CLEVELAND (WJW) — The FOX 8 I-Team has found a background check flagged “explicit/racy” social media posts tied to a man named to a new commission overseeing Cleveland police.

And, we found it was no secret to people at the top at city hall. So, we investigated. We obtained a social media background report done on Gregory Reaves.

The mayor appointed him and many others to form the new Cleveland Police Commission.

But, the social media check on Reaves flagged 92 posts for explicit or racy images. Dozens of others for obscene language or sexual impropriety.

We shared that with Laura Cowan, a domestic violence survivor active in fighting against abuse of women.

“I’m appalled. Being a survivor of domestic violence,” she said. “What’s his mindset when a case does come before them, and it’s something about a woman? How would he feel? How would he judge it?”

Last October, mayor Justin Bibb revealed the people chosen by his office for the Commission, saying, “These nominees were carefully- selected.”

At that time, Reaves told us, no one would find anything offensive in his social media accounts.

He told us in October, “I do consider myself funny at times, but I would never be offensive, purposely, to anybody.”

He did not return repeated messages for this story.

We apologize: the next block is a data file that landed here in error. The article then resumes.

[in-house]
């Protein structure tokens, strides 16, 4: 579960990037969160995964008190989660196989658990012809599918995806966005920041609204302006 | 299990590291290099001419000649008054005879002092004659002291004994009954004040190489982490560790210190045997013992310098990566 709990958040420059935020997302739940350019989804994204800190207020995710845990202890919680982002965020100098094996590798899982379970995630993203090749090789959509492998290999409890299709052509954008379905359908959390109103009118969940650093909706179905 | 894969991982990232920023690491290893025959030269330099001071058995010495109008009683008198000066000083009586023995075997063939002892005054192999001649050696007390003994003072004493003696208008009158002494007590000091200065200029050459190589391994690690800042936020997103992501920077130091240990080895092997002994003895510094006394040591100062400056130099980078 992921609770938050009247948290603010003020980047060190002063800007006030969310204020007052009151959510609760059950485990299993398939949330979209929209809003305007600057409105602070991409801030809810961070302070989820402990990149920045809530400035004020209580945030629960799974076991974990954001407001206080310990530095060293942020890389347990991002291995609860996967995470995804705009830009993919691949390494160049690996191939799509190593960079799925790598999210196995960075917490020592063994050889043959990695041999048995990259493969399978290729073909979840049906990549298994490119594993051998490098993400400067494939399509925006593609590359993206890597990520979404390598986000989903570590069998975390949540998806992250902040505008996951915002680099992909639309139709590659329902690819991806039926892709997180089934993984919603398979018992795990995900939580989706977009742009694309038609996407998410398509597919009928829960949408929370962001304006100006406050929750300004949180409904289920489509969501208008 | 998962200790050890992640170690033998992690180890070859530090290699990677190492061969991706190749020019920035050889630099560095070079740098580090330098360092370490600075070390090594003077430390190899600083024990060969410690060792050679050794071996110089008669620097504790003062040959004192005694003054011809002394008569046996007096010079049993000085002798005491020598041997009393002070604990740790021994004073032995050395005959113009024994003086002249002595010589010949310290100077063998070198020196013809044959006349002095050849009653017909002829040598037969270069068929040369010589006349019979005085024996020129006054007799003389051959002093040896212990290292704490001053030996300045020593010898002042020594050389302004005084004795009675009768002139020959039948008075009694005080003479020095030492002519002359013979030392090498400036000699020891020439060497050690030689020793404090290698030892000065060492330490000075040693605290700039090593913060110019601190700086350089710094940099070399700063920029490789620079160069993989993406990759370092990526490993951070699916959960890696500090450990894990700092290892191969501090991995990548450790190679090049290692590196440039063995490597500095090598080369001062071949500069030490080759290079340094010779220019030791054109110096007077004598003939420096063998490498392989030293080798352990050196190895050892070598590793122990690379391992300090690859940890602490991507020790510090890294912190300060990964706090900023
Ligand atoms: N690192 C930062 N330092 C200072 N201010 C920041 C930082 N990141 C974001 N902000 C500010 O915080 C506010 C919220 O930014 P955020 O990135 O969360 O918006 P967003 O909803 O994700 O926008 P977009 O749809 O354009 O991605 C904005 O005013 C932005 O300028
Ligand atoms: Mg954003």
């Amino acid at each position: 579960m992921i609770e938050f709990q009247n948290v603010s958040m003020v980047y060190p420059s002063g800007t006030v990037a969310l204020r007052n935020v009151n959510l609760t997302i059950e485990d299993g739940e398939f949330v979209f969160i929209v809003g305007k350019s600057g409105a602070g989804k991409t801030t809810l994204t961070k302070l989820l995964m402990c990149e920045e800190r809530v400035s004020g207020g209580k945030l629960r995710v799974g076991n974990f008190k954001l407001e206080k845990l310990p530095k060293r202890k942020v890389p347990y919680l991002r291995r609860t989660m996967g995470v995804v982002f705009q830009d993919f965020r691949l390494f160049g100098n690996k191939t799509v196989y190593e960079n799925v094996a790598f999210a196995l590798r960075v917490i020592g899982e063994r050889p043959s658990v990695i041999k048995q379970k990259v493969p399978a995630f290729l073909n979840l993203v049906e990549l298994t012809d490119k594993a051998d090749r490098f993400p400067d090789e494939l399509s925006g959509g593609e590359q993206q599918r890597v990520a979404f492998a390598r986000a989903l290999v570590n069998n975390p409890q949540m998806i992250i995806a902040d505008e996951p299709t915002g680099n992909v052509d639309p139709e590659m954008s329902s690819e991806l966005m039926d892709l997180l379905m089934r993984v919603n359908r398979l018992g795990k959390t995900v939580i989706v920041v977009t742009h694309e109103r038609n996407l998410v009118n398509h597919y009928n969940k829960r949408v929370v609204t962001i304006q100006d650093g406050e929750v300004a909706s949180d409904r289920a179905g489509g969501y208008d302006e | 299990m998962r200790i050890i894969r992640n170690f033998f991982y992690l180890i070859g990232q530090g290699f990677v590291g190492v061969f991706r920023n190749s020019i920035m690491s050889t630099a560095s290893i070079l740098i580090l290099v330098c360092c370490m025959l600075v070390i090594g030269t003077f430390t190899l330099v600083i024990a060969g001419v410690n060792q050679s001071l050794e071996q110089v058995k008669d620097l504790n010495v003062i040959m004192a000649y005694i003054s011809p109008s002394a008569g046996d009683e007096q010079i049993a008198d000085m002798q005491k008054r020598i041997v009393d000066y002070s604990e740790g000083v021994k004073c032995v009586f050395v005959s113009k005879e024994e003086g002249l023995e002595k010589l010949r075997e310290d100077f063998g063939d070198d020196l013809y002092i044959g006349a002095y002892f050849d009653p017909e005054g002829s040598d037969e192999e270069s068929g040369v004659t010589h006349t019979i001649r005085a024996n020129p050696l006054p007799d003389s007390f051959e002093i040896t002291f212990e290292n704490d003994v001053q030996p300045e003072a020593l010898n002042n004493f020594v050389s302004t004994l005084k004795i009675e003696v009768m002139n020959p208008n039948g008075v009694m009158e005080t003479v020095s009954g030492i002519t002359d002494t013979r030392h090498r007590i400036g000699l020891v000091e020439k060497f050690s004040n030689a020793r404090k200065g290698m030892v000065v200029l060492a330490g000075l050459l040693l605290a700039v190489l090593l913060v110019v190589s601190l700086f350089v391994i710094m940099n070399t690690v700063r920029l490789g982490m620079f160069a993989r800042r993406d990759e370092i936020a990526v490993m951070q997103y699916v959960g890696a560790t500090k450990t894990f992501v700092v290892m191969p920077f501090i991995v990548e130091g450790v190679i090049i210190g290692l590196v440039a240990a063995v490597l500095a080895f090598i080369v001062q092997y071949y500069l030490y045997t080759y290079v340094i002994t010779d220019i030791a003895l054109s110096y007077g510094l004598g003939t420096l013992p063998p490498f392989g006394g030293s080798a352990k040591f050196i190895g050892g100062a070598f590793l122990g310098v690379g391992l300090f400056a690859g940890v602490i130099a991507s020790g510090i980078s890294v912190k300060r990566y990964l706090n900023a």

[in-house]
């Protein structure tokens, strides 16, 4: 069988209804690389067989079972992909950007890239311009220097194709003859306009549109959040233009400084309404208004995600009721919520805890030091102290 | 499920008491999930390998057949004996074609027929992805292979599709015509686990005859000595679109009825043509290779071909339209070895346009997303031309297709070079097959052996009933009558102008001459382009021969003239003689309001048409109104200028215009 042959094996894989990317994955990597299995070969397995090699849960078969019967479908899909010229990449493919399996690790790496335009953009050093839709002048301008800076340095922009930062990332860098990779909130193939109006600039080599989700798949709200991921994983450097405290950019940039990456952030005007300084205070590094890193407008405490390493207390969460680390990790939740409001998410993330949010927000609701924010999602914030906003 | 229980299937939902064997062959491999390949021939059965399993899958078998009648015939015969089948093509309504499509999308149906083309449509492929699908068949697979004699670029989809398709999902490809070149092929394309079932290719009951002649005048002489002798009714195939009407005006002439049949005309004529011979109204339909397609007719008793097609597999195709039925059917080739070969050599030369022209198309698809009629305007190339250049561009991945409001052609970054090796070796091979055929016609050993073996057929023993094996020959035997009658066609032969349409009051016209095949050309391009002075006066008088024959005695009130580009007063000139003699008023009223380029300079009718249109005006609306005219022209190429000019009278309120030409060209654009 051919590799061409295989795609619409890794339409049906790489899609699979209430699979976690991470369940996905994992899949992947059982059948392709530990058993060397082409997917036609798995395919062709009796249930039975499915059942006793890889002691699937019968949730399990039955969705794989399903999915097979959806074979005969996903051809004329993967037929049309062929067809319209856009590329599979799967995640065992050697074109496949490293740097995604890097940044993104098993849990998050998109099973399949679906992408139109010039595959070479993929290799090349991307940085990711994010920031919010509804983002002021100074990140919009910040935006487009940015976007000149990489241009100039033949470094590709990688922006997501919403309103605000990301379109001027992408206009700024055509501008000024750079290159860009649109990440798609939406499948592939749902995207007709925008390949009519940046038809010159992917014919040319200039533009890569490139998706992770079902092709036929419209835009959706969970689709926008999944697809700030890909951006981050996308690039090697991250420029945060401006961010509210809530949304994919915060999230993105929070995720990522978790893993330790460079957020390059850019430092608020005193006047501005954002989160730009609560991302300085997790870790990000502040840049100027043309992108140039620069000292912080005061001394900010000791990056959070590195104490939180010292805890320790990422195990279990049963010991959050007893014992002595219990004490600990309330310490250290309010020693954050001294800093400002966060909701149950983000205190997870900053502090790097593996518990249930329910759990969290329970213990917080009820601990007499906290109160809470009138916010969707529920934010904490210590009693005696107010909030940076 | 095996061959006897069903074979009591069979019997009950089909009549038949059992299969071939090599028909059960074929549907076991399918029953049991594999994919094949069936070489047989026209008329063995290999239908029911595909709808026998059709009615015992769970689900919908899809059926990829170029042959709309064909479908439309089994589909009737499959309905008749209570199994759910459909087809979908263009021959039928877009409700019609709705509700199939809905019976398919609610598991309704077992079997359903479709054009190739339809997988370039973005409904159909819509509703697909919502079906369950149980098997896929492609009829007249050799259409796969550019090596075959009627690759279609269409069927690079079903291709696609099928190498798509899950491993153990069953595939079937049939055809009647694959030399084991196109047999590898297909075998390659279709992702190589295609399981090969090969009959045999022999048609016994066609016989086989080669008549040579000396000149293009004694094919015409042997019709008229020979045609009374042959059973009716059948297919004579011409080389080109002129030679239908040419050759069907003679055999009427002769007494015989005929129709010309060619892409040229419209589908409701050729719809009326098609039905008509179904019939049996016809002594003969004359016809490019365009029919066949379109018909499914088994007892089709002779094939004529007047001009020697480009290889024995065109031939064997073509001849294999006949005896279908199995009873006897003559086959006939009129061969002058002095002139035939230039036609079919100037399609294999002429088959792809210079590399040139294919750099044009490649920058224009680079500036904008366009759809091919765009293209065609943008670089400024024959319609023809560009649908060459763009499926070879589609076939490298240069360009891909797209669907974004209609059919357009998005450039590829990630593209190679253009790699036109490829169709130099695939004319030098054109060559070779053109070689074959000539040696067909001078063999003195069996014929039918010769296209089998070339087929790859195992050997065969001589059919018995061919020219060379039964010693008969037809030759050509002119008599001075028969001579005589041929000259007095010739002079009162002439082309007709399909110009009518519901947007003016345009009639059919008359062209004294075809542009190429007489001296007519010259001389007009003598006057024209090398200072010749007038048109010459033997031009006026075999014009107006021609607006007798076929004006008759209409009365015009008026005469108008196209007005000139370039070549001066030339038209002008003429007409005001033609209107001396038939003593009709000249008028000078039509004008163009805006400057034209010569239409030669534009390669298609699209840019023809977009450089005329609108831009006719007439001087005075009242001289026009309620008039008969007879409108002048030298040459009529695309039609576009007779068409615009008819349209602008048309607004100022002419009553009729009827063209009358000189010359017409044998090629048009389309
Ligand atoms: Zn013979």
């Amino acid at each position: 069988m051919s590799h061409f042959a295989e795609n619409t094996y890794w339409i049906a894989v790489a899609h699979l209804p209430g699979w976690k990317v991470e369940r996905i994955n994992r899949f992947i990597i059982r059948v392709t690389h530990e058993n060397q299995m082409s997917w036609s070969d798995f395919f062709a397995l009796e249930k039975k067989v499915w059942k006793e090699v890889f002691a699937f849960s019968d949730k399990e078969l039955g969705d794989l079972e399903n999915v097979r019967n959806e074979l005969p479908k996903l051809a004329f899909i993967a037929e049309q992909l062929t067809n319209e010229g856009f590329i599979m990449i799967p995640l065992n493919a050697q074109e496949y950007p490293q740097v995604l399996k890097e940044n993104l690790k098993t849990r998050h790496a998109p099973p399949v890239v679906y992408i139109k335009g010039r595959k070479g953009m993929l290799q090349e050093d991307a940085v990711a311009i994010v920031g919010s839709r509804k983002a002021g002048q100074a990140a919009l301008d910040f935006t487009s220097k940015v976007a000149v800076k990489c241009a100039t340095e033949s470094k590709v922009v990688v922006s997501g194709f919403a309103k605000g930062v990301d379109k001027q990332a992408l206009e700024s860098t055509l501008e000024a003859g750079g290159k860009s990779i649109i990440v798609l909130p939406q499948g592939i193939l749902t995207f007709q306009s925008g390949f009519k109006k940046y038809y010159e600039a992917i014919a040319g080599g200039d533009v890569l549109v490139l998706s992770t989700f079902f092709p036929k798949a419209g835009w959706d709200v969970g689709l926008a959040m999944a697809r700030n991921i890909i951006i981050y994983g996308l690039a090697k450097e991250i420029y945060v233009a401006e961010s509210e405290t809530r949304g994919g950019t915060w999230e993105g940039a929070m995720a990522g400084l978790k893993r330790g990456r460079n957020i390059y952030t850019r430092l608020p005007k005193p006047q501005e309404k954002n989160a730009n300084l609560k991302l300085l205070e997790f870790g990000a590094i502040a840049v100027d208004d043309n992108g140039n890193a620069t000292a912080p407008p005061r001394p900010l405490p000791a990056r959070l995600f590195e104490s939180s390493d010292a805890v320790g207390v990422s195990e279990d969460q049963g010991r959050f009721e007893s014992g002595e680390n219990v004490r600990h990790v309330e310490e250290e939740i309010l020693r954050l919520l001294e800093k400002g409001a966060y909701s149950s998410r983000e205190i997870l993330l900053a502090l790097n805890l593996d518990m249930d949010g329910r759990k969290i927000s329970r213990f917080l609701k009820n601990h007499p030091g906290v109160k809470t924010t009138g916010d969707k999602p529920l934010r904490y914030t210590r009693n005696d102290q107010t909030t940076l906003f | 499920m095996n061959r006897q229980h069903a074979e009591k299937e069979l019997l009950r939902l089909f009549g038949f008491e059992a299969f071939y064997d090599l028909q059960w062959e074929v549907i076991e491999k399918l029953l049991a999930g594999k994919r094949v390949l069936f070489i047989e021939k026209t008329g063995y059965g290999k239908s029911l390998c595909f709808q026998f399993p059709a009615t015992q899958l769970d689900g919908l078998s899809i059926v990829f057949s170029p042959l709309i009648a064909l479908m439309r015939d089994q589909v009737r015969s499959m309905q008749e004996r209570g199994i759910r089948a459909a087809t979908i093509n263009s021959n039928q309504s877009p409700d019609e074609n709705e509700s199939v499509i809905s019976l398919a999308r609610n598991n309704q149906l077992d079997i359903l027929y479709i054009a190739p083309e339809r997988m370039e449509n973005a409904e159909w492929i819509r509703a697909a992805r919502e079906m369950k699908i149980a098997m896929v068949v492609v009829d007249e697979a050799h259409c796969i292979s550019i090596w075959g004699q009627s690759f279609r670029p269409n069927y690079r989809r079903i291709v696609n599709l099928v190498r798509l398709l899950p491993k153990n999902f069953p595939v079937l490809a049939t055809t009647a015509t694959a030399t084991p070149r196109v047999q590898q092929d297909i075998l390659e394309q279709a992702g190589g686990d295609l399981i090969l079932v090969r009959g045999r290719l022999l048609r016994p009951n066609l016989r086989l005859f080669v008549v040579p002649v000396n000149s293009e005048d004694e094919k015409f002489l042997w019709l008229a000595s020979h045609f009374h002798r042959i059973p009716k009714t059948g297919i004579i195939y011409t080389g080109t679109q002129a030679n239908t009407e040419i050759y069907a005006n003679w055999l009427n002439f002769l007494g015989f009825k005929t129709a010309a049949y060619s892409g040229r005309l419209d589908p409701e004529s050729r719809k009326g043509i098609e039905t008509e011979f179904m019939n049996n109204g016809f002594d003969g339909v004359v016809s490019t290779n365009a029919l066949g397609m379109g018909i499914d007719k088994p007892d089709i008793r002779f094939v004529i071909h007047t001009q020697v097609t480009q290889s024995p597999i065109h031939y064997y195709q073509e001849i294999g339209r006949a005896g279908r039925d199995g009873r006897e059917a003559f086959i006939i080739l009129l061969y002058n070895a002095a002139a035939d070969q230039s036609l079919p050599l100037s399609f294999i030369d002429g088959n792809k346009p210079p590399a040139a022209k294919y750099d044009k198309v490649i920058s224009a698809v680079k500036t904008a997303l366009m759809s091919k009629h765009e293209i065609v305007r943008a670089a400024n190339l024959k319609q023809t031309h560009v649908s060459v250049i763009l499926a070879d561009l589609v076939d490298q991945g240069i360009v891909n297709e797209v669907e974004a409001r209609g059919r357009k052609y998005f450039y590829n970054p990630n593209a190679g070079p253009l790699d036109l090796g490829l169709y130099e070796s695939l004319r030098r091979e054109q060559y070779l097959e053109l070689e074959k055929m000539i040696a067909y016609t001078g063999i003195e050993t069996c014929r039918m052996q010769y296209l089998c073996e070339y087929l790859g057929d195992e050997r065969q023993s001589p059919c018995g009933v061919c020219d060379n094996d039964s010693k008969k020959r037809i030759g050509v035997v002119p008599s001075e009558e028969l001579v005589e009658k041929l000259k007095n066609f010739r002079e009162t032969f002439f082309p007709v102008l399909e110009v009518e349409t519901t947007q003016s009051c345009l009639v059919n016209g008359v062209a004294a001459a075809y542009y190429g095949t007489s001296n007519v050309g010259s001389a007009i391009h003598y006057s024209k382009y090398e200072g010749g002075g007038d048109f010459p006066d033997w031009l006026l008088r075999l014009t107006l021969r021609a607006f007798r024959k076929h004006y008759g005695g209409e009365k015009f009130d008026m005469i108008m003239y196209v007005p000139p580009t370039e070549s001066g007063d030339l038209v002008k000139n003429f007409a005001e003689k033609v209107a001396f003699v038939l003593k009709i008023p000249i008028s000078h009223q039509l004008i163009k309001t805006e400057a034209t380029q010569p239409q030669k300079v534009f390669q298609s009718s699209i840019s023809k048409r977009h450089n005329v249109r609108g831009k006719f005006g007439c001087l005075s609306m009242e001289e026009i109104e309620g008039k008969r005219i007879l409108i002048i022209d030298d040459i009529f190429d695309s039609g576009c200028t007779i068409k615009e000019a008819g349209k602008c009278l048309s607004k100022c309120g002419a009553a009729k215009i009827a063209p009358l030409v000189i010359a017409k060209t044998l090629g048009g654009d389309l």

Back in October, the I-Team requested the background checks on the nominees to the police commission. City hall just released these records four months later. We found some of the flagged social media posts were recent, and others went back a couple of years.

Cleveland police union attorney Henry Hilow said, “It begs the question. What due diligence was used in appointing the board?”

Hilow points out, the new commission will oversee police discipline, yet officers could be punished for the kinds of social media posts flagged in the Reaves background report.

Attorney Hilow added, “Termination. 30 days. It would be a significant penalty for this activity.”

For this story, the Mayor’s Office released a statement saying:

Social media background checks were conducted on the personal accounts of all nominees prior to their appointment to the Community Police Commission.

The platform used to conduct background checks utilizes AI to analyze posts and images and searches for keywords, likes and comments.

We expected to find results like this. We do not believe the results found in this background check, on a personal account, interfere with the commissioner’s ability to serve on the CPC today. This is a citizen-led commission that brings together a diverse group of individuals from all walks of life. We are grateful for the commissioners’ willingness to serve and for their commitment to the community and the work ahead.

Still, Laura Cowan sees a red flag. She added, “I just don’t know how that would’ve slipped through. How could that slip through?”

We also found a woman appointed to the commission had a dozen explicit images flagged in her social media background.

And we are still waiting for the city to release more records we’ve requested on all of this.

While the mayor’s office nominated the majority of the members on the new commission, the entire group also went through a review by Cleveland City Council.